Common Recurrent Microduplication Syndromes: Diagnosis and Management in Clinical Practice
ABSTRACT Details on the phenotypic consequences of genomic microdeletions and microduplications are rapidly emerging in the wake of increased utilization of high-resolution methods for the detection of genomic copy number variants (CNVs). Due to their recent discovery, the complete phenotypic characterization of these syndromes is still in progress. For practicing clinicians, this unprecedented molecular diagnostic capability has in many cases outpaced our ability to convey conclusive information regarding these conditions to patients and family members. In particular, genomic microduplication syndromes are frequently associated with variable phenotypes and incomplete penetrance, leading to difficulty in counseling regarding the potential future consequences of a given microduplication. In this review, we have attempted to provide an initial set of recommendations for the management of patients with recurrent microduplication syndromes. We summarize the clinical information for microduplications of 14 different genomic regions and provide a framework for clinical evaluation and anticipatory guidance in these conditions. It is our expectation that these preliminary guidelines will be revised further for each microduplication syndrome as more information becomes available.
- SourceAvailable from: Paul R Fisher
Protein Structure, 04/2012; , ISBN: 978-953-51-0555-8
- "The main method for predicting the function of a gene product in the absence of experimental data is termed 'homology-based transfer' (Friedberg, 2006; Sleator & Walsh, 2010). This approach is based on the detection of significant amino acid sequence similarity to a protein(s) of known function using programmes such as BLAST (Altschul et al., 1997). "
- "The main method for predicting the function of a gene product in the absence of experimental data is termed 'homologybased transfer' (Friedberg, 2006; Sleator & Walsh, 2010). This approach is based on the detection of significant amino acid sequence similarity to a protein(s) of known function using programmes such as BLAST (Altschul et al., 1997). "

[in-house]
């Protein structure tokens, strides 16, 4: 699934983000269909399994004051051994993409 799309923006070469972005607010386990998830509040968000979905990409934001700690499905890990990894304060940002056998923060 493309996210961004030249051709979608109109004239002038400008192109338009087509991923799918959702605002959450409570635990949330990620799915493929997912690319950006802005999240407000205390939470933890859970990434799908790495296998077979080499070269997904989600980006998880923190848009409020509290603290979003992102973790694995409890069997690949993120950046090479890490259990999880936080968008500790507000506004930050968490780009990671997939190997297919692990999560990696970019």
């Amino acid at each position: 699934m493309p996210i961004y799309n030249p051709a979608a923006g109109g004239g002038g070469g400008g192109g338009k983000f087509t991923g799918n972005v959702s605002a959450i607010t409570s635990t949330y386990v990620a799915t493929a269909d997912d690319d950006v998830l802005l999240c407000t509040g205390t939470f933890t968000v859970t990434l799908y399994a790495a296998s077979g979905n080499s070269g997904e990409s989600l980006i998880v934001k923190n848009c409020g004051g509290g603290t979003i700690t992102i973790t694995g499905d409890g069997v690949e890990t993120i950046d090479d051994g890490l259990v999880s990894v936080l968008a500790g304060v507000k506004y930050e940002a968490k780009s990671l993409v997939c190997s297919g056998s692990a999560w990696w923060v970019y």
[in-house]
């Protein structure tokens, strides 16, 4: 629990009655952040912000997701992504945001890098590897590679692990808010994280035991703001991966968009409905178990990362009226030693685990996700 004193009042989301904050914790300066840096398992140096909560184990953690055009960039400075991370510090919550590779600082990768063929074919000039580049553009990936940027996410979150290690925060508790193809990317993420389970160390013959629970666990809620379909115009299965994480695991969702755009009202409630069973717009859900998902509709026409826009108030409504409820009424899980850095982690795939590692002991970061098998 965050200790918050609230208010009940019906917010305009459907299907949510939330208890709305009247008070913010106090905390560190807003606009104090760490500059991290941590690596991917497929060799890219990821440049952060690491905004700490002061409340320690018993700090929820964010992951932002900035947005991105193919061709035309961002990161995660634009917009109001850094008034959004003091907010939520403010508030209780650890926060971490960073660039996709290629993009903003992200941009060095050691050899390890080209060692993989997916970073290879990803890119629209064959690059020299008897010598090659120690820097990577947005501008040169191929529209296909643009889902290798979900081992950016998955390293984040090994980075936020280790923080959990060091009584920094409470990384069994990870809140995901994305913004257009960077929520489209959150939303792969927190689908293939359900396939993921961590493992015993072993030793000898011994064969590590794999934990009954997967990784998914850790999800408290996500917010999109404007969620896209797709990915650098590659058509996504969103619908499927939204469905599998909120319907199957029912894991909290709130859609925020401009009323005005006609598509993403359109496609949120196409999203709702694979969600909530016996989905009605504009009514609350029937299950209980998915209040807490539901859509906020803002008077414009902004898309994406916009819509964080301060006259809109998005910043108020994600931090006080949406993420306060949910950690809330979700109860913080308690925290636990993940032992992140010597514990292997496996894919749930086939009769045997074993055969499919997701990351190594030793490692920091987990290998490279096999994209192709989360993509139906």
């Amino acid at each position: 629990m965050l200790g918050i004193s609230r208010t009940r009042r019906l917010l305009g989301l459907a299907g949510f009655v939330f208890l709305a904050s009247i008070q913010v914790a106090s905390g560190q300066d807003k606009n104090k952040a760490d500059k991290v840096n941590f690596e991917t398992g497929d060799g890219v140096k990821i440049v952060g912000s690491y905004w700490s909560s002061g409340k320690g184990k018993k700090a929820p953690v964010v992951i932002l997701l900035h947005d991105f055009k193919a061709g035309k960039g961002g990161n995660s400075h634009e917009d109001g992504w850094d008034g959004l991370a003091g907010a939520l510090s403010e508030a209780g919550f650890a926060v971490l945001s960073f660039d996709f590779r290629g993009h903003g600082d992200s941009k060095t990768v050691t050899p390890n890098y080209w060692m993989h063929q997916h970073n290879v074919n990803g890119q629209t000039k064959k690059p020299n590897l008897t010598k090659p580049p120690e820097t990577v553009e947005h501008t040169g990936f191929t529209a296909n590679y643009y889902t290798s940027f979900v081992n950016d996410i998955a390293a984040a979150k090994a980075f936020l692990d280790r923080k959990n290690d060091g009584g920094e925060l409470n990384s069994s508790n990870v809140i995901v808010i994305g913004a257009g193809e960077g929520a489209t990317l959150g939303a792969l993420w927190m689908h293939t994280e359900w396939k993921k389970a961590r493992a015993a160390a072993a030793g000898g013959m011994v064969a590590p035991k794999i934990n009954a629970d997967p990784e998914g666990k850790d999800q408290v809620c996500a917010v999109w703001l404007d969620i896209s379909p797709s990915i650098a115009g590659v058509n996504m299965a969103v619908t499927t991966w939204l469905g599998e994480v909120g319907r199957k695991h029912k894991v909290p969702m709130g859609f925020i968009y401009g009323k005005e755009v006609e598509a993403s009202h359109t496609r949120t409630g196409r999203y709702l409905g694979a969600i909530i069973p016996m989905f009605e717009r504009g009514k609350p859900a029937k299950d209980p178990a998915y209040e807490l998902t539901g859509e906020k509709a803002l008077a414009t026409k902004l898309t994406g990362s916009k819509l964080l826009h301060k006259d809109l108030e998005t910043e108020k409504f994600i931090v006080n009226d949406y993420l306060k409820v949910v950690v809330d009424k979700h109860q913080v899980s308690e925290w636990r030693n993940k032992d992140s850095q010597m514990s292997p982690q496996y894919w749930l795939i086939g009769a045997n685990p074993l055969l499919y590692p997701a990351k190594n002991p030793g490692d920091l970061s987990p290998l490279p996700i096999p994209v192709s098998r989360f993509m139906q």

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ABSTRACT: The aims of this study were to create a copy number variant (CNV) profile of human chromosome 22 and to establish a genotype-phenotype correlation for patients with genomic abnormalities on chromosome 22. Thus, 1,654 consecutive pediatric patients with a diversity of clinical findings were evaluated by high-resolution chromosomal microarray analysis (CMA). We identified 25 individuals with abnormal CNVs on chromosome 22, representing 1.5% of the cases analyzed in this cohort. Meanwhile, we detected 1,298 benign CNVs on this chromosome in these individuals. Twenty-one of the 25 abnormal CNVs and the majority of the benign CNVs occurred through involvement of the 8 unstable genomic regions enriched with low copy repeats (LCR22A-H). The highly dynamic status of LCR22s within the 22q11 region facilitates the formation of diverse genomic abnormalities. This CNV profile provides a general perspective of the spectrum of chromosome 22 genomic imbalances and subsequently improves the CNV-phenotype correlations.Cytogenetic and Genome Research 01/2011; 134(4):260-8. DOI:10.1159/000330123 · 1.91 Impact Factor